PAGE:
About $1.7 trillion of the market capitalization growth has come in the past 16 months alone, according to Goldman Sachs. Huang acknowledged in an interview with CNBC last year that a combination of luck and skill has led to the company’s success.
“We just believed that someday something new would happen, and the rest of it requires some serendipity,” Huang said. “It wasn’t foresight. The foresight was accelerated computing.”
For Moody’s Senior Vice President Raj Joshi, Nvidia represents the “dominant” infrastructure player behind the current rise of the AI sector.
While other chip designers are working to catch up to Nvidia, the company’s three decades’ worth of GPU specialization — compared with a competitor like Intel, which has historically specialized in CPUs — represents a massive advantage, he said.
“This emerging field [AI] is better supported by GPUs,” Joshi said in an interview with NBC News, adding: “Nvidia is providing the foundation for it in most cases.”
Nvidia also offers solutions for other sectors, like health care, that are not specifically tech-oriented, Joshi said.
“They have a big lead in these markets,” he said.
Nvidia’s specialization means it is able to charge a premium for its products. In fact, its chips, which are manufactured in Taiwan, are so unique that companies looking to build AI capabilities are complaining that there is a shortage of them.
While the Biden administration’s 2022 CHIPS and Science Act is designed to spur development of GPUs — and do so on U.S. shores — there is already concern about keeping up with market forces.
“The volume of chips that [AI companies] project they need is mind-boggling,” U.S. Commerce Secretary Gina Raimondo said this week. She suggested even more federal subsidies would be needed if the U.S. hoped to be a meaningful player in chip manufacturing.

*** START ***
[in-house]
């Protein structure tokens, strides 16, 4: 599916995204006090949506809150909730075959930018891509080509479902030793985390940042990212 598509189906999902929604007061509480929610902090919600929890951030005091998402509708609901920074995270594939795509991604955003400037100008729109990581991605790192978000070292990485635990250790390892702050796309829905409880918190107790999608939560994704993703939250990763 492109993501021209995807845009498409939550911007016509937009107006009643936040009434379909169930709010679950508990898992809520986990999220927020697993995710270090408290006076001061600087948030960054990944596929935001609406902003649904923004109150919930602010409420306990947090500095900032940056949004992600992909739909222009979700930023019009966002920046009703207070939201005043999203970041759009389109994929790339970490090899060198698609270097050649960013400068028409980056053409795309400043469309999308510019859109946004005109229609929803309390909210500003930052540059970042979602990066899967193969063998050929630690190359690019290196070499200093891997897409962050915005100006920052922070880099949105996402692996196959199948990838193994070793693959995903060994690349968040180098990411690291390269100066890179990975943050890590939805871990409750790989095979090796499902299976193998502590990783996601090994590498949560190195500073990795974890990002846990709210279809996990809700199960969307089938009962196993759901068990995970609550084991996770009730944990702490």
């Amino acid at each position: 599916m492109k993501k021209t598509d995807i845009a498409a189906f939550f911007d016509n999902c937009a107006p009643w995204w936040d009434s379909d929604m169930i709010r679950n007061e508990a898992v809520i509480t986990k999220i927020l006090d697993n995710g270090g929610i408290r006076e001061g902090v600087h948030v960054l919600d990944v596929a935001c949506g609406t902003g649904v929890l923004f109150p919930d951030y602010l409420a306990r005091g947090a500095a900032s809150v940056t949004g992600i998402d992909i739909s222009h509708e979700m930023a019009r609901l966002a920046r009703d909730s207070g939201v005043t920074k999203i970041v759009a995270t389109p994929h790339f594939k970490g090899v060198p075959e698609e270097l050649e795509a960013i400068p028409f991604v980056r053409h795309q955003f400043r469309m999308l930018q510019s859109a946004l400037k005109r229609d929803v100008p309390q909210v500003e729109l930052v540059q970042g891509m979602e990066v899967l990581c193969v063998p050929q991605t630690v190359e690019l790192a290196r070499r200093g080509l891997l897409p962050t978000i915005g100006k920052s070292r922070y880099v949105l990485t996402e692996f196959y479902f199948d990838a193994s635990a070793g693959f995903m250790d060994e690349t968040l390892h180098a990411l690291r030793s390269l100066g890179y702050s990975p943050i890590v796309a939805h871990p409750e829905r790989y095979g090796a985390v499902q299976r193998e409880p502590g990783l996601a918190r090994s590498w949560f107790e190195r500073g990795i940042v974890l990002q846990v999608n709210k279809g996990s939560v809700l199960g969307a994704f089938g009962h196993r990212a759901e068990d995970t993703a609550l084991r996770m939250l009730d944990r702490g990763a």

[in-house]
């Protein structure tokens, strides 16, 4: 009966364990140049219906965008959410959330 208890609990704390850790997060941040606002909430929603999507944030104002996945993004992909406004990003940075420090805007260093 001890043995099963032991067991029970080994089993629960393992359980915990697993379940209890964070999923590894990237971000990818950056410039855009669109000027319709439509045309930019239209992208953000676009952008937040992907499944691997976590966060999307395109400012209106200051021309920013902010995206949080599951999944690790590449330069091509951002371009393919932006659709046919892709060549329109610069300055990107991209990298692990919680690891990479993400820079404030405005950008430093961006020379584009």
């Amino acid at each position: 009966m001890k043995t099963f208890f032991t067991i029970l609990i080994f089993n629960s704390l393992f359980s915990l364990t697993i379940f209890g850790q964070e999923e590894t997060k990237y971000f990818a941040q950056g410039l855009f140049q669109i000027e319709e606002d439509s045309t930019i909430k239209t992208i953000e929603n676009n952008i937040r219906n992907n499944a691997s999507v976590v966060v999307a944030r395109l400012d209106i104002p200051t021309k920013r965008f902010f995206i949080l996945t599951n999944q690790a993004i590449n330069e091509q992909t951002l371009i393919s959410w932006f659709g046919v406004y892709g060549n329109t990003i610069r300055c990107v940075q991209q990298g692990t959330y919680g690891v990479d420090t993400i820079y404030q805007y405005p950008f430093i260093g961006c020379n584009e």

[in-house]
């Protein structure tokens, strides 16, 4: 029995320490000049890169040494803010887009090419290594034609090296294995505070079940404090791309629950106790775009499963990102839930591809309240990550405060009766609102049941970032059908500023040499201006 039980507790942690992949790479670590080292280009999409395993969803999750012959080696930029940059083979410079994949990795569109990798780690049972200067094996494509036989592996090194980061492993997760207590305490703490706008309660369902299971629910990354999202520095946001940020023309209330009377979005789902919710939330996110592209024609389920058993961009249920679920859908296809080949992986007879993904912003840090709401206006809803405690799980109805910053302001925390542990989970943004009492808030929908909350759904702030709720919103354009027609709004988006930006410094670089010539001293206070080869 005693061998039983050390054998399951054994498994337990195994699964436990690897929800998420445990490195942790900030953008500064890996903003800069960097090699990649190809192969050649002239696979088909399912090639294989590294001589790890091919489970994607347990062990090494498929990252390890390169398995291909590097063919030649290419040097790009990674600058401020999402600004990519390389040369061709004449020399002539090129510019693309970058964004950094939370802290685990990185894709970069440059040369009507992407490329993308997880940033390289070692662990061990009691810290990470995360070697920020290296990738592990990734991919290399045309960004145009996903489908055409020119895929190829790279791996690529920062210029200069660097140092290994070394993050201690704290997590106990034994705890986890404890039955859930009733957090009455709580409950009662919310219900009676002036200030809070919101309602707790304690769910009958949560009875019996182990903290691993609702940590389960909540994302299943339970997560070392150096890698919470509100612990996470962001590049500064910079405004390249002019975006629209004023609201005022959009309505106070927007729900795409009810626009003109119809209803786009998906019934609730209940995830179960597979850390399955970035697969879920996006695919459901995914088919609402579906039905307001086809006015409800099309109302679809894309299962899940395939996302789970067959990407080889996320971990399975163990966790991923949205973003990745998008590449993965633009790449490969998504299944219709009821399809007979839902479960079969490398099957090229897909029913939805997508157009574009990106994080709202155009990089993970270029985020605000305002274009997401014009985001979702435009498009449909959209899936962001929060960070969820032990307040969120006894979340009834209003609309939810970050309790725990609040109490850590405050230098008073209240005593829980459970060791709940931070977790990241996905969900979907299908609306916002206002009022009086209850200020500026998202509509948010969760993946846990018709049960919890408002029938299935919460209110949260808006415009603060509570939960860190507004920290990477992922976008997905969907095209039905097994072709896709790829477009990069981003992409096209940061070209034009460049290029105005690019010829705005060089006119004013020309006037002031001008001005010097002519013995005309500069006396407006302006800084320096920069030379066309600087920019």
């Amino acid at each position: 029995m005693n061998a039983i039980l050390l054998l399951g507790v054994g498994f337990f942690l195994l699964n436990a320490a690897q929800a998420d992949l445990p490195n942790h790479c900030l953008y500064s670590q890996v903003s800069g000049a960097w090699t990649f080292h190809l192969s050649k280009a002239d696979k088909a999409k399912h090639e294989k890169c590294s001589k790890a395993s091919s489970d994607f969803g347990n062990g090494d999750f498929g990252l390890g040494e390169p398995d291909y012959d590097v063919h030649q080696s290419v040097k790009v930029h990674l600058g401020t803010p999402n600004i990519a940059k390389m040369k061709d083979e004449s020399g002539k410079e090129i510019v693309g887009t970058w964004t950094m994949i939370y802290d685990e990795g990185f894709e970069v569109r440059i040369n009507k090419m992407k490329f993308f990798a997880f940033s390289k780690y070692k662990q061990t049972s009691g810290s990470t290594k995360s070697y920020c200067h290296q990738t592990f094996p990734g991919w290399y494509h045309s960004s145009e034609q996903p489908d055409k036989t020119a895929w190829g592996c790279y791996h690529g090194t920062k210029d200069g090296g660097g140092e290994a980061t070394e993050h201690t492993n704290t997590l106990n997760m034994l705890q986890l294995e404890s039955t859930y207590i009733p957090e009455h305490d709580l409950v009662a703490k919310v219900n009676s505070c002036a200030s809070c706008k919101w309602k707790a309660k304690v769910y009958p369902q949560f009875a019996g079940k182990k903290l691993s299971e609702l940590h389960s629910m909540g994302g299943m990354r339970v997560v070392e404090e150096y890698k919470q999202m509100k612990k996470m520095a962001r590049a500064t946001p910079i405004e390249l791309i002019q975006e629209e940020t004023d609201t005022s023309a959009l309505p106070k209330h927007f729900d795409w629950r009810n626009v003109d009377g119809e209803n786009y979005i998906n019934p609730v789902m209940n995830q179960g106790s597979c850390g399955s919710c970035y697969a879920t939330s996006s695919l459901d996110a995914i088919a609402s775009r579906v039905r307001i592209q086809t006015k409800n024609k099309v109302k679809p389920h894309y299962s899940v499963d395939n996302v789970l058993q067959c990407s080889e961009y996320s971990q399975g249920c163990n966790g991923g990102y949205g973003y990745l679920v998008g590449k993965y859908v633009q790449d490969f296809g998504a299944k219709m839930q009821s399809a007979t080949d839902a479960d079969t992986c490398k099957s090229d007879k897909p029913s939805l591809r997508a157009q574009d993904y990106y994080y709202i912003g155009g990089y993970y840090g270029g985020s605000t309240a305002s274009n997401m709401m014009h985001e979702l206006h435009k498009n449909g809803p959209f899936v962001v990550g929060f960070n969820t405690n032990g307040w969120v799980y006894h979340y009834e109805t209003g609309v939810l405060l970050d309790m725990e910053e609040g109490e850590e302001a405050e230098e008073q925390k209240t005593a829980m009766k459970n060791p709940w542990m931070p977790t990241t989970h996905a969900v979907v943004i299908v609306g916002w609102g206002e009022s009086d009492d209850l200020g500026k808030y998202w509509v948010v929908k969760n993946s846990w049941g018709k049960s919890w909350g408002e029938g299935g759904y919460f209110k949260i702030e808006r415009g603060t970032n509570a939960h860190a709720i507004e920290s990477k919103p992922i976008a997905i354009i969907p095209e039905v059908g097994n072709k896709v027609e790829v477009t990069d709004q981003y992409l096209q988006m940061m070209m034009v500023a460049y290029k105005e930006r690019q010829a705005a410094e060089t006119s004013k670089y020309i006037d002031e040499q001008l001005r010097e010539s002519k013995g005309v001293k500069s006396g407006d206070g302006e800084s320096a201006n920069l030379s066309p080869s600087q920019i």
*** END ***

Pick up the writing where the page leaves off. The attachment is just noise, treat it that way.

“I suspect there will have to be — whether you call it ‘CHIPS Two’ or something else — continued investment if we want to lead the world,” Raimondo said during a virtual appearance at an Intel event. “We fell pretty far. We took our eye off the ball.”
In the meantime, investor interest in Nvidia remains frenzied. While some have speculated that its success might be a bubble, most Wall Street analysts say its financial statements have been proof that its product is viable.
“The health of their core data center business is genuinely stunning,” Goldman Sachs’ Tony Pasquariello wrote in a note to clients Friday.
Because it is now so much more valuable, Nvidia’s financial results carry greater weight for the overall stock market, namely the S&P 500 index. According to Agati, who is chief investment officer and managing executive for investments at PNC, 60% of the earnings growth among all S&P 500 companies for the most recent quarter came from Nvidia alone.
In other words, for the moment, as Nvidia goes, so goes the market, which could be a financial boon for consumers who hold investments in the stock market — whether individually, or through their retirement accounts.
“[Nvidia] has become critical to the market’s path forward,” Agati said in an email to NBC News, adding: “In the saying ‘data is the new oil,’ Nvidia continues to prove it is in a league of its own.”